F1 = 2 x (precision x recall) / (precision + recall) = 2 x (0.7 x 0.636) / 0.7 + 0.636) = 0.666

In generally, changing Recall affects Specificity; so F1 is a good metric to use if the intention is to maximize the two.

The results also can be presented in the form of a table known as the **Confusion Matrix**, Figure 1 below, which enables users to more easily determine which data the model may be able to categorize correctly. Though not a performance metric, the Confusion Matrix is a key tool in making business decisions in the real world.

**Receiver Operating Curve (ROC)** is a plot of the True Positive Rate (Recall) against the False Positive Rate (also interpreted as 1-Specificity) as the prediction threshold is varied from 0 to 1, illustrated in Figure 2 below. [Note: classification predictions are probability scores that are converted into target classes based on a threshold; the value of the threshold depends on the use case]. It is not a performance metric but a tool that enables visual evaluation of a model or models. The closer the elbow of the curve to the top left corner the more accurate the model. The optimal performance is at the elbow of the curve but the ideal point depends on use case. A ROC curve that runs below the random classifier line signifies an inverted selection of the positive class.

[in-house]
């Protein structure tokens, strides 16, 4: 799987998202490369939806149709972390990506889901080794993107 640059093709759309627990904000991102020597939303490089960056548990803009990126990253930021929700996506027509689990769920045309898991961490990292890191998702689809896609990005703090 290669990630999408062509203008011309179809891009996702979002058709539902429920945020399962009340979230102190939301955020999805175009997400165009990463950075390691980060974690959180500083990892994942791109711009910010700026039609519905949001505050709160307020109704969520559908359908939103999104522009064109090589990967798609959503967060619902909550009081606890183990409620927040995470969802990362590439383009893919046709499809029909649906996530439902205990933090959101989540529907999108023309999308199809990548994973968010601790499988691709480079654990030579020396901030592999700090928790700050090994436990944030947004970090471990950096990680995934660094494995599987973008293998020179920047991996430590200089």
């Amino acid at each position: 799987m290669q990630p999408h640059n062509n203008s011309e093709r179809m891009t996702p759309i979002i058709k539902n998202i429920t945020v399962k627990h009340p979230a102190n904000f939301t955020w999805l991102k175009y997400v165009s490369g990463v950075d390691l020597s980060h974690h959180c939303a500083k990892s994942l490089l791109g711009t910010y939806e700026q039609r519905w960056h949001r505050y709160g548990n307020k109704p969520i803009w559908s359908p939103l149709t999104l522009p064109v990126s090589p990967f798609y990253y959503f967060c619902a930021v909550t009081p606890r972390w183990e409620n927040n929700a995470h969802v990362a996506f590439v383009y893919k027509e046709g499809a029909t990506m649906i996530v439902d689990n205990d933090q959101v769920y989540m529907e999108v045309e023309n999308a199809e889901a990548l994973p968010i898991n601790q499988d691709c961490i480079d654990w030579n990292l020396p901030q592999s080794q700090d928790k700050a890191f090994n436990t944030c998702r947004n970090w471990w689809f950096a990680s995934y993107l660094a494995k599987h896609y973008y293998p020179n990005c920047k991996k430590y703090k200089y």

**Area under ROC Curve**, commonly referred to as **AUC**, is a single number that represents model quality. It measures how well the model separates classes. Potential values range from 0.5 (random model) to 1.0 (perfect separation between the classes). While the right value depends on the use case, generally AUC greater than 0.7 is considered to be adequate (Chorianopoulos, 2016) while that greater than 0.9 should be treated with suspicion (too good to be true) and investigated further.